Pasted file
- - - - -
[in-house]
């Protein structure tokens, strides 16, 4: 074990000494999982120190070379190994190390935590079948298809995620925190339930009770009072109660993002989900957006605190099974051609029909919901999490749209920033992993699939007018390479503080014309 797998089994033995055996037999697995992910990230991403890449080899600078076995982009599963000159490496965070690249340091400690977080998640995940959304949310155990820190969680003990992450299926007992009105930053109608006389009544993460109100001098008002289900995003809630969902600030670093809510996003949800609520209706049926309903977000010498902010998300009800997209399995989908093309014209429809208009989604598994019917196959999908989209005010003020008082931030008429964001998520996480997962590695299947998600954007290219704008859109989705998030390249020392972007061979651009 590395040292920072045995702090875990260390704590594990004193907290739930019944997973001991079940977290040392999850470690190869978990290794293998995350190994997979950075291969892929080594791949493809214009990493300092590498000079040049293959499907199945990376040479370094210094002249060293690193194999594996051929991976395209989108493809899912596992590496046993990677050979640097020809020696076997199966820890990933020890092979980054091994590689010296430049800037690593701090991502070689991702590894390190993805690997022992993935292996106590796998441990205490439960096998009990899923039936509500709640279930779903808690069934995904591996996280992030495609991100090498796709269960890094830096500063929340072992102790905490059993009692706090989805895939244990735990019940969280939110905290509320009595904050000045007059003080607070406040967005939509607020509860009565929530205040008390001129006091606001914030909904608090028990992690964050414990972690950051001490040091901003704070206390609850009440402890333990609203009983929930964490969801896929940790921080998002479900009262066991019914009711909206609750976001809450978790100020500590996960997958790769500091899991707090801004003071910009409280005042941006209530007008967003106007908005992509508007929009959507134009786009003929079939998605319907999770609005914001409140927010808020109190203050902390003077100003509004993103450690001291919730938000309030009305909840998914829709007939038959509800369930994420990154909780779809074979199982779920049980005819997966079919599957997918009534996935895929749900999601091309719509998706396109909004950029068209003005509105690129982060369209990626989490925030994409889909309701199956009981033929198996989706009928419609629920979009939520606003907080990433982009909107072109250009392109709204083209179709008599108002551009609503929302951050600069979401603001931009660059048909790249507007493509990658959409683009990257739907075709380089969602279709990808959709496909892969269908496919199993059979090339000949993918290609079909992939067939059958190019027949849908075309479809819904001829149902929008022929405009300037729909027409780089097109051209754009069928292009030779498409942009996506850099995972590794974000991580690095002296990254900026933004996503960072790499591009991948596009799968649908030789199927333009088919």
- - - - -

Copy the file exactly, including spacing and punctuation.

[in-house]
């Protein structure tokens, strides 16, 4: 074990000494999982120190070379190994190390935590079948298809995620925190339930009770009072109660993002989900957006605190099974051609029909919901999490749209920033992993699939007018390479503080014309 797998089994033995055996037999697995992910990230991403890449080899600078076995982009599963000159490496965070690249340091400690977080998640995940959304949310155990820190969680003990992450299926007992009105930053109608006389009544993460109100001098008002289900995003809630969902600030670093809510996003949800609520209706049926309903977000010498902010998300009800997209399995989908093309014209429809208009989604598994019917196959999908989209005010003020008082931030008429964001998520996480997962590695299947998600954007290219704008859109989705998030390249020392972007061979651009 590395040292920072045995702090875990260390704590594990004193907290739930019944997973001991079940977290040392999850470690190869978990290794293998995350190994997979950075291969892929080594791949493809214009990493300092590498000079040049293959499907199945990376040479370094210094002249060293690193194999594996051929991976395209989108493809899912596992590496046993990677050979640097020809020696076997199966820890990933020890092979980054091994590689010296430049800037690593701090991502070689991702590894390190993805690997022992993935292996106590796998441990205490439960096998009990899923039936509500709640279930779903808690069934995904591996996280992030495609991100090498796709269960890094830096500063929340072992102790905490059993009692706090989805895939244990735990019940969280939110905290509320009595904050000045007059003080607070406040967005939509607020509860009565929530205040008390001129006091606001914030909904608090028990992690964050414990972690950051001490040091901003704070206390609850009440402890333990609203009983929930964490969801896929940790921080998002479900009262066991019914009711909206609750976001809450978790100020500590996960997958790769500091899991707090801004003071910009409280005042941006209530007008967003106007908005992509508007929009959507134009786009003929079939998605319907999770609005914001409140927010808020109190203050902390003077100003509004993103450690001291919730938000309030009305909840998914829709007939038959509800369930994420990154909780779809074979199982779920049980005819997966079919599957997918009534996935895929749900999601091309719509998706396109909004950029068209003005509105690129982060369209990626989490925030994409889909309701199956009981033929198996989706009928419609629920979009939520606003907080990433982009909107072109250009392109709204083209179709008599108002551009609503929302951050600069979401603001931009660059048909790249507007493509990658959409683009990257739907075709380089969602279709990808959709496909892969269908496919199993059979090339000949993918290609079909992939067939059958190019027949849908075309479809819904001829149902929008022929405009300037729909027409780089097109051209754009069928292009030779498409942009996506850099995972590794974000991580690095002296990254900026933004996503960072790499591009991948596009799968649908030789199927333009088919």